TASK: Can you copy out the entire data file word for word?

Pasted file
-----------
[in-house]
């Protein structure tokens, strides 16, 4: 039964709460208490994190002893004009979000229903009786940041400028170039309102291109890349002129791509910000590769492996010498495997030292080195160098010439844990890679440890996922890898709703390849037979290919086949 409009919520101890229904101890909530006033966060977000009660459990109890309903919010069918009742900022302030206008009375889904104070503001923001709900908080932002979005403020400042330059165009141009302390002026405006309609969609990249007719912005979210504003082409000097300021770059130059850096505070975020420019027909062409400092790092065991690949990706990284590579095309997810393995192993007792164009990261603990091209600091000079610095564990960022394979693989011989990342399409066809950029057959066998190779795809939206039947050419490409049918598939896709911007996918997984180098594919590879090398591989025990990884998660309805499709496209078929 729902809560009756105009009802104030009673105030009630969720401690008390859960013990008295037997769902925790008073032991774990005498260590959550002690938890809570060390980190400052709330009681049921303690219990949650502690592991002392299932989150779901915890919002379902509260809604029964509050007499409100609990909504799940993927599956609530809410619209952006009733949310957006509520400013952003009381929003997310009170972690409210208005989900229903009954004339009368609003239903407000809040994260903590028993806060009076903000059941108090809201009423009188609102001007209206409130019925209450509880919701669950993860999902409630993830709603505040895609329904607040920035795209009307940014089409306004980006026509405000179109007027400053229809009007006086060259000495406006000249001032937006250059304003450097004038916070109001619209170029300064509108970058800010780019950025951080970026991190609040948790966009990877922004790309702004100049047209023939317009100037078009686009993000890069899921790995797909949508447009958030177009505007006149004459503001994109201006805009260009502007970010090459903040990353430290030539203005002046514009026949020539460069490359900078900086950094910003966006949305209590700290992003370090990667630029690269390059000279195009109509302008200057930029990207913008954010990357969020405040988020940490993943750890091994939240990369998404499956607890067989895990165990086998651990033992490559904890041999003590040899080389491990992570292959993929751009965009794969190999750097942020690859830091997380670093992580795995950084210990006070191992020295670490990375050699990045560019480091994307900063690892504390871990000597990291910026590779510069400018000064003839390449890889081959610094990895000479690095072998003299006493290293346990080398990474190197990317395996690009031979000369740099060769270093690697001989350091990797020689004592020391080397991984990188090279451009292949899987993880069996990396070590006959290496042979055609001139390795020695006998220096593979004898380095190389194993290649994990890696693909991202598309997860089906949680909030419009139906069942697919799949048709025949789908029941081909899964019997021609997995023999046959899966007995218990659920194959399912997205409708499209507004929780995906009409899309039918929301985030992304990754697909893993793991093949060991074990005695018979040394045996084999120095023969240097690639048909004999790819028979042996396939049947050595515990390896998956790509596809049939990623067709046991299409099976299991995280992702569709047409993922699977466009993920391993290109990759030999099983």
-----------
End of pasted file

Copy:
[in-house]
């Protein structure tokens, strides 16, 4: 039964709460208490994190002893004009979000229903009786940041400028170039309102291109890349002129791509910000590769492996010498495997030292080195160098010439844990890679440890996922890898709703390849037979290919086949 409009919520101890229904101890909530006033966060977000009660459990109890309903919010069918009742900022302030206008009375889904104070503001923001709900908080932002979005403020400042330059165009141009302390002026405006309609969609990249007719912005979210504003082409000097300021770059130059850096505070975020420019027909062409400092790092065991690949990706990284590579095309997810393995192993007792164009990261603990091209600091000079610095564990960022394979693989011989990342399409066809950029057959066998190779795809939206039947050419490409049918598939896709911007996918997984180098594919590879090398591989025990990884998660309805499709496209078929 729902809560009756105009009802104030009673105030009630969720401690008390859960013990008295037997769902925790008073032991774990005498260590959550002690938890809570060390980190400052709330009681049921303690219990949650502690592991002392299932989150779901915890919002379902509260809604029964509050007499409100609990909504799940993927599956609530809410619209952006009733949310957006509520400013952003009381929003997310009170972690409210208005989900229903009954004339009368609003239903407000809040994260903590028993806060009076903000059941108090809201009423009188609102001007209206409130019925209450509880919701669950993860999902409630993830709603505040895609329904607040920035795209009307940014089409306004980006026509405000179109007027400053229809009007006086060259000495406006000249001032937006250059304003450097004038916070109001619209170029300064509108970058800010780019950025951080970026991190609040948790966009990877922004790309702004100049047209023939317009100037078009686009993000890069899921790995797909949508447009958030177009505007006149004459503001994109201006805009260009502007970010090459903040990353430290030539203005002046514009026949020539460069490359900078900086950094910003966006949305209590700290992003370090990667630029690269390059000279195009109509302008200057930029990207913008954010990357969020405040988020940490993943750890091994939240990369998404499956607890067989895990165990086998651990033992490559904890041999003590040899080389491990992570292959993929751009965009794969190999750097942020690859830091997380670093992580795995950084210990006070191992020295670490990375050699990045560019480091994307900063690892504390871990000597990291910026590779510069400018000064003839390449890889081959610094990895000479690095072998003299006493290293346990080398990474190197990317395996690009031979000369740099060769270093690697001989350091990797020689004592020391080397991984990188090279451009292949899987993880069996990396070590006959290496042979055609001139390795020695006998220096593979004898380095190389194993290649994990890696693909991202598309997860089906949680909030419009139906069942697919799949048709025949789908029941081909899964019997021609997995023999046959899966007995218990659920194959399912997205409708499209507004929780995906009409899309039918929301985030992304990754697909893993793991093949060991074990005695018979040394045996084999120095023969240097690639048909004999790819028979042996396939049947050595515990390896998956790509596809049939990623067709046991299409099976299991995280992702569709047409993922699977466009993920391993290109990759030999099983």